The cell surface proteins of human alveolar macrophages obtained from nonsmokers have been compared to those of alveolar macrophages obtained from smokers. Proteins of nonsmokers' alveolar macrophages surface labeled with 125I differed from those of smokers' alveolar macrophages, as shown by sodium dodecyl sulfate-polyacrylamide gel electrophoresis. Three major radiolabeled proteins with molecular weights of 183,000, 80,000, and 30,000 were identified in fresh smokers' cells. The major radiolabeled protein of nonsmokers' macrophages had an apparent molecular weight of ~183,000. Affinity chromatography suggested the Mr 183,000 protein is a mannose receptor. In contrast, the molecular weight of the major radiolabeled protein of smokers' alveolar macrophages was ~30,000; the Mr 183,000 protein was less prominent. When nonsmokers' alveolar macrophages were cultured in vitro before l25I labeling, the cell surface protein pattern changed to resemble that of smokers' alveolar macrophages; the Mr 183,000 protein could no longer be detected on the cell surface, whereas a Mr 80,000 protein was increased in quantity and a new Mr 30,000 protein was detected. Nonadherent macrophages showed similar changes in their surface-labeled proteins but also contained a new prominently labeled Mr 70,000 protein. Limited proteolysis peptide mapping with five different enzymes did not reveal any evidence of homology among the Mr 183,000, 80,000, 70,000, and 30,000 proteins. The differences in cell surface protein composition between alveolar macrophages of smokers and nonsmokers may reflect their functional capabilities or their state of “activation” and may be mechanistically important in the development of various pulmonary diseases seen in smokers including cancer. These results also demonstrate that major changes in the surface proteins of the human alveolar macrophage plasma membrane can occur rapidly following manipulation.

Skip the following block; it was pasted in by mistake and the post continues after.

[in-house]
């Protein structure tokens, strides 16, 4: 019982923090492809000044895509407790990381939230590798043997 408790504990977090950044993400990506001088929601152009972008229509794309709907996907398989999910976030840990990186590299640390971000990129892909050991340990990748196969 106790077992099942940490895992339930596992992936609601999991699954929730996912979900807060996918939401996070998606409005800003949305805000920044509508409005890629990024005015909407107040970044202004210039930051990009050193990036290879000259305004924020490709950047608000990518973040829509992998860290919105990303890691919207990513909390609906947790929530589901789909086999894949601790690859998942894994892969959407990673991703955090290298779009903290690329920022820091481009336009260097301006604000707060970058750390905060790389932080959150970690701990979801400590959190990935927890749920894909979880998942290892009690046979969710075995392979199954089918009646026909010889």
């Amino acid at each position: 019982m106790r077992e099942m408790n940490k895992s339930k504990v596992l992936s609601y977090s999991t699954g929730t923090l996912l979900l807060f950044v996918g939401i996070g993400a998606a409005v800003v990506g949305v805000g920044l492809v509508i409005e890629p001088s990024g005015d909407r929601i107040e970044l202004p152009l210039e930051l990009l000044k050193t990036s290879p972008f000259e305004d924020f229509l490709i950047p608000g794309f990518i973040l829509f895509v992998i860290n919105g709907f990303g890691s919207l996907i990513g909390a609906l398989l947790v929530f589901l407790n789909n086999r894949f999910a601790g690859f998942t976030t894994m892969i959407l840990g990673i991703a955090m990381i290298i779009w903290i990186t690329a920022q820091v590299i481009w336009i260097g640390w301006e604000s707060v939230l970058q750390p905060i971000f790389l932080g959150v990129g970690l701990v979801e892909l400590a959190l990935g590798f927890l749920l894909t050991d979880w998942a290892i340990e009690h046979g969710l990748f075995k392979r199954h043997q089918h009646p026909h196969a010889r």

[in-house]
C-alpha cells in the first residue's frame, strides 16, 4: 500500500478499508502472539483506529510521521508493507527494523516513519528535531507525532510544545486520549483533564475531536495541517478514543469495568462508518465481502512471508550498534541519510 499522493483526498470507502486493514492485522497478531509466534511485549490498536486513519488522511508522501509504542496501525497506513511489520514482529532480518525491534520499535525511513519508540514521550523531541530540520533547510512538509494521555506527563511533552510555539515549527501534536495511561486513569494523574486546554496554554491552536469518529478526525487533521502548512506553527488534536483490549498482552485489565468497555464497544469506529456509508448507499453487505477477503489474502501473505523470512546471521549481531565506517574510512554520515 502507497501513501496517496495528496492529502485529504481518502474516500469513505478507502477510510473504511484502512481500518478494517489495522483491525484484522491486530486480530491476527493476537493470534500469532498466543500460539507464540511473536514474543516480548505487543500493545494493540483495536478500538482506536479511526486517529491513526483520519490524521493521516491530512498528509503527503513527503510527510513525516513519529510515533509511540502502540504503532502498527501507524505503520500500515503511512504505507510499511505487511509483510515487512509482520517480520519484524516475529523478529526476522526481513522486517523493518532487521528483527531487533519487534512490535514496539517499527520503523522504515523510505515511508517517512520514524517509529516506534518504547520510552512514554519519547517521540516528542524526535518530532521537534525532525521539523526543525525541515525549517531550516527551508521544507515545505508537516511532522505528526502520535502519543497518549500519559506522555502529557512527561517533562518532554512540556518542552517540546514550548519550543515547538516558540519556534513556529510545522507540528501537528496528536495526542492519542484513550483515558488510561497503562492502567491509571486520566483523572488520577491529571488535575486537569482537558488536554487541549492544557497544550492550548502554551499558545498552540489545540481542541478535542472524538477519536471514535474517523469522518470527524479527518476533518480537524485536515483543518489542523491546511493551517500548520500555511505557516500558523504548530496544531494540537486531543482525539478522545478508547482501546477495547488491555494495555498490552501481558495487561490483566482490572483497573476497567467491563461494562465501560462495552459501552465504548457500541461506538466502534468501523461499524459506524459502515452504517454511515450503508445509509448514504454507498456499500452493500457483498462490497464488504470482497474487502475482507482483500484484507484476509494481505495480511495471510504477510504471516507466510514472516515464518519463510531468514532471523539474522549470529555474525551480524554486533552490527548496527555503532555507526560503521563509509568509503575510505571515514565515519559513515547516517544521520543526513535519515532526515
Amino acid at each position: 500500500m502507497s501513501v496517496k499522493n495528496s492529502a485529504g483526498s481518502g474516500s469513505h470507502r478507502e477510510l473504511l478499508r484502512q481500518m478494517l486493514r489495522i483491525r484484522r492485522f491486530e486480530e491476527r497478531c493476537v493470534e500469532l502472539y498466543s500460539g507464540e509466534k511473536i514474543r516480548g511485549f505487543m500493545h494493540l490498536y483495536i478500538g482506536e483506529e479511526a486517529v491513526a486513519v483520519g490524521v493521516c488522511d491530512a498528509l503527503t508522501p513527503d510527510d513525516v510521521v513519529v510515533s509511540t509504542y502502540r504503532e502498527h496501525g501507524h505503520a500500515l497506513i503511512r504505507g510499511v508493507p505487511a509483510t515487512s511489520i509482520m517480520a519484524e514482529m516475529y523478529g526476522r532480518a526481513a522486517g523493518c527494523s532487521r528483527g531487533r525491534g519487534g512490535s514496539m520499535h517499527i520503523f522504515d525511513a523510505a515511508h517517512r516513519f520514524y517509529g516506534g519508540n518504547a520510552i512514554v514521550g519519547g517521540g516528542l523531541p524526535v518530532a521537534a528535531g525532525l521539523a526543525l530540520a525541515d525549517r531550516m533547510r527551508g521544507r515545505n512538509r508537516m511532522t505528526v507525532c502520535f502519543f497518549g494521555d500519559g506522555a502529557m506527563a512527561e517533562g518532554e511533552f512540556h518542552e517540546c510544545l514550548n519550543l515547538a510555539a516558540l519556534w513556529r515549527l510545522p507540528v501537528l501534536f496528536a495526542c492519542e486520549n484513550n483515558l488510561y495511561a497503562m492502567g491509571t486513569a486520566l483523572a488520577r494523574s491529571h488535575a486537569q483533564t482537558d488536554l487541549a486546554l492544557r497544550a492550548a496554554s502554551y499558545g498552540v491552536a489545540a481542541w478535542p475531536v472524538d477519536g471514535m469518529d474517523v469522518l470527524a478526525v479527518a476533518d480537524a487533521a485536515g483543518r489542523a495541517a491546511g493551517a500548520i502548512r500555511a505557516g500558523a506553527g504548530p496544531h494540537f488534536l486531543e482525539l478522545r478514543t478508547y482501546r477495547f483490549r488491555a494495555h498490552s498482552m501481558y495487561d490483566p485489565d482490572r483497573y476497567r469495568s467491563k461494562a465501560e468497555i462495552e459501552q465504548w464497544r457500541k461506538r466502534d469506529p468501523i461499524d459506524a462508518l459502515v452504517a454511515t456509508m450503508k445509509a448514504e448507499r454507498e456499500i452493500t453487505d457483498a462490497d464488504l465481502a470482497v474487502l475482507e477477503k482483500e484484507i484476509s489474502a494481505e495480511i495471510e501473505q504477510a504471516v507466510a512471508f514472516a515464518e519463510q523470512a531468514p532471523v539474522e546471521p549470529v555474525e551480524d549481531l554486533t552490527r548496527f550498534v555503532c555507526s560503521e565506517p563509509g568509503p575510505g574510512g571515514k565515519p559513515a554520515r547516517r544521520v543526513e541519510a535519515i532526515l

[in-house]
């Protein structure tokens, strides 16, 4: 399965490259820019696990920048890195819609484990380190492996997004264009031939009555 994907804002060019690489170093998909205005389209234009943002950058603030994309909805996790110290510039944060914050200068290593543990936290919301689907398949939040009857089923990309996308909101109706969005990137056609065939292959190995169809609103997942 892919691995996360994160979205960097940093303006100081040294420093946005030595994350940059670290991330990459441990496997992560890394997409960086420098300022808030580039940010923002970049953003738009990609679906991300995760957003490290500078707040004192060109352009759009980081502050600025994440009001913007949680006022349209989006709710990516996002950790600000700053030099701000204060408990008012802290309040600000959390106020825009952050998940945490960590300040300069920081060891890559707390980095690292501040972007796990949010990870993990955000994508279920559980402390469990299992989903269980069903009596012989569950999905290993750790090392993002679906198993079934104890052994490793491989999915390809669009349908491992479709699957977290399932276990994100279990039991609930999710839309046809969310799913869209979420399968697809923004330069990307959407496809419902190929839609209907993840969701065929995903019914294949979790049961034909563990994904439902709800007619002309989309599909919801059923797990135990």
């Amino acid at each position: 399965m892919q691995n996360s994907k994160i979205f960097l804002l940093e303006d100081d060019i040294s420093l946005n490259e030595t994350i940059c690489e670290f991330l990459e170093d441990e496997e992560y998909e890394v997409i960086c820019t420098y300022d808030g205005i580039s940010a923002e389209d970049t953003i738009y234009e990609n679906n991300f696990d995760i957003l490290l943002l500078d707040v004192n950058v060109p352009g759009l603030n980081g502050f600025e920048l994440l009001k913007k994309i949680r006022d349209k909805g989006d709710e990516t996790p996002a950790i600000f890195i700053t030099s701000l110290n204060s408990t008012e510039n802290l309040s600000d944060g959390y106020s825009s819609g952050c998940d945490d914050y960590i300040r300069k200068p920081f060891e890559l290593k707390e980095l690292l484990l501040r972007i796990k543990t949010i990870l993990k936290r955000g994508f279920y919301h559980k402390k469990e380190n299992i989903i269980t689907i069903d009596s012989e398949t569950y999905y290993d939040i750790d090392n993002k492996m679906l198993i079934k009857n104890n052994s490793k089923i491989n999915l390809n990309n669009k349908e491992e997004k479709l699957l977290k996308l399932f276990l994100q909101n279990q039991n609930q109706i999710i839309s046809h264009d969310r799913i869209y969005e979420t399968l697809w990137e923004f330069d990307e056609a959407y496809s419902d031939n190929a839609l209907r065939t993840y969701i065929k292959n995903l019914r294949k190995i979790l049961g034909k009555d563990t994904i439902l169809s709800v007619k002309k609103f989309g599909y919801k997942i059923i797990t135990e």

|Original language||English (US)|
|Number of pages||11|
|State||Published - Jun 15 1987|
ASJC Scopus subject areas
- Cancer Research